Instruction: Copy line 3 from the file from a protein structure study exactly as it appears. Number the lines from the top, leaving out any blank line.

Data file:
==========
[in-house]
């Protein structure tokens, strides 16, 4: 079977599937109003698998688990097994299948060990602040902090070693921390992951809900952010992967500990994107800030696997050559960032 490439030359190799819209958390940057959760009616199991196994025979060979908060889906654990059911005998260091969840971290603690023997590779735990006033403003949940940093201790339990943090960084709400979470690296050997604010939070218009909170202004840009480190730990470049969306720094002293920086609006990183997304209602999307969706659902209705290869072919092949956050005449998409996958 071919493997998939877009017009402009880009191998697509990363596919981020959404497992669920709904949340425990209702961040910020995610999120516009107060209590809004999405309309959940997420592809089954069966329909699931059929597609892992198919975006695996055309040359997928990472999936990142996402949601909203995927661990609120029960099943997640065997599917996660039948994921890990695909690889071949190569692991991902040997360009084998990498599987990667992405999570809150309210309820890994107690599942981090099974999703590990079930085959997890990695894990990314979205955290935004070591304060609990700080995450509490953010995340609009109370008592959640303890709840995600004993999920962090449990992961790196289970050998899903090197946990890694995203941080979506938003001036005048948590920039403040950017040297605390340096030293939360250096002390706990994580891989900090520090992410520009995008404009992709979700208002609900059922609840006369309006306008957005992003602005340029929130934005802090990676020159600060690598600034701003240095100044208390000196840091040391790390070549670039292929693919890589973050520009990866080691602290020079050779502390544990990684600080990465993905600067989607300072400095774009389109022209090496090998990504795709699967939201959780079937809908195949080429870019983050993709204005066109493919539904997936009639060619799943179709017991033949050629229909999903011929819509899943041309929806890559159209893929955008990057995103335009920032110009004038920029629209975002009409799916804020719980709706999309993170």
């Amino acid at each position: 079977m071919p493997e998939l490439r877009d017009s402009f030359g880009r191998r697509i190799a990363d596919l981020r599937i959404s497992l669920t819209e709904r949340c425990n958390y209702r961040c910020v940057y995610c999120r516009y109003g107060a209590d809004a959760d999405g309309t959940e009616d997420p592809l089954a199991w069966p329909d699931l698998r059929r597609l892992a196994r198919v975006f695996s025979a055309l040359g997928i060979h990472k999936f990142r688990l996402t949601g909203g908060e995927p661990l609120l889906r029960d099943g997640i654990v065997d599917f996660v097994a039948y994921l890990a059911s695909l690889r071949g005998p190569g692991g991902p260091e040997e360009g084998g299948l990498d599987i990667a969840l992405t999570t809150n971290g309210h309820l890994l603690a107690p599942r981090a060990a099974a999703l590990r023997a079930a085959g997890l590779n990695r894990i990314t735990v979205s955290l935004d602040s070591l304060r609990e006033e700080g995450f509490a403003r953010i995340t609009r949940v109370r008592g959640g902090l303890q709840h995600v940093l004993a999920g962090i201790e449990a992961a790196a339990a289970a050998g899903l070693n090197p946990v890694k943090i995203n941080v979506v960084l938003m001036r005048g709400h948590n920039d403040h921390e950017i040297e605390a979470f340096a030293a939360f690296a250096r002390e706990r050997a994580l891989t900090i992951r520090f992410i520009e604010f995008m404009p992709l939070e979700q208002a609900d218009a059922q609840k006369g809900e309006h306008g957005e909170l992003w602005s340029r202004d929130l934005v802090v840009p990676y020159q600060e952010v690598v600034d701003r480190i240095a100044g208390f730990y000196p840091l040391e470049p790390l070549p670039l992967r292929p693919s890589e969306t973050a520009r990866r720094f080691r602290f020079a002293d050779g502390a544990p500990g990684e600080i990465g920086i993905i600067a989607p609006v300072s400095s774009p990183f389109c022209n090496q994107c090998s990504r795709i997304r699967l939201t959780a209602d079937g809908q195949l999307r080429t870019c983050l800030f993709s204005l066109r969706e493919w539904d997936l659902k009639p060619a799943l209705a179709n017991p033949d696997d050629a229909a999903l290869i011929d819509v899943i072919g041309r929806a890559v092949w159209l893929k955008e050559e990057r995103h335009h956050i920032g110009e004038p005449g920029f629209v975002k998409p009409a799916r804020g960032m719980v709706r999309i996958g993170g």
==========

């Amino acid at each position: 079977m071919p493997e998939l490439r877009d017009s402009f030359g880009r191998r697509i190799a990363d596919l981020r599937i959404s497992l669920t819209e709904r949340c425990n958390y209702r961040c910020v940057y995610c999120r516009y109003g107060a209590d809004a959760d999405g309309t959940e009616d997420p592809l089954a199991w069966p329909d699931l698998r059929r597609l892992a196994r198919v975006f695996s025979a055309l040359g997928i060979h990472k999936f990142r688990l996402t949601g909203g908060e995927p661990l609120l889906r029960d099943g997640i654990v065997d599917f996660v097994a039948y994921l890990a059911s695909l690889r071949g005998p190569g692991g991902p260091e040997e360009g084998g299948l990498d599987i990667a969840l992405t999570t809150n971290g309210h309820l890994l603690a107690p599942r981090a060990a099974a999703l590990r023997a079930a085959g997890l590779n990695r894990i990314t735990v979205s955290l935004d602040s070591l304060r609990e006033e700080g995450f509490a403003r953010i995340t609009r949940v109370r008592g959640g902090l303890q709840h995600v940093l004993a999920g962090i201790e449990a992961a790196a339990a289970a050998g899903l070693n090197p946990v890694k943090i995203n941080v979506v960084l938003m001036r005048g709400h948590n920039d403040h921390e950017i040297e605390a979470f340096a030293a939360f690296a250096r002390e706990r050997a994580l891989t900090i992951r520090f992410i520009e604010f995008m404009p992709l939070e979700q208002a609900d218009a059922q609840k006369g809900e309006h306008g957005e909170l992003w602005s340029r202004d929130l934005v802090v840009p990676y020159q600060e952010v690598v600034d701003r480190i240095a100044g208390f730990y000196p840091l040391e470049p790390l070549p670039l992967r292929p693919s890589e969306t973050a520009r990866r720094f080691r602290f020079a002293d050779g502390a544990p500990g990684e600080i990465g920086i993905i600067a989607p609006v300072s400095s774009p990183f389109c022209n090496q994107c090998s990504r795709i997304r699967l939201t959780a209602d079937g809908q195949l999307r080429t870019c983050l800030f993709s204005l066109r969706e493919w539904d997936l659902k009639p060619a799943l209705a179709n017991p033949d696997d050629a229909a999903l290869i011929d819509v899943i072919g041309r929806a890559v092949w159209l893929k955008e050559e990057r995103h335009h956050i920032g110009e004038p005449g920029f629209v975002k998409p009409a799916r804020g960032m719980v709706r999309i996958g993170g």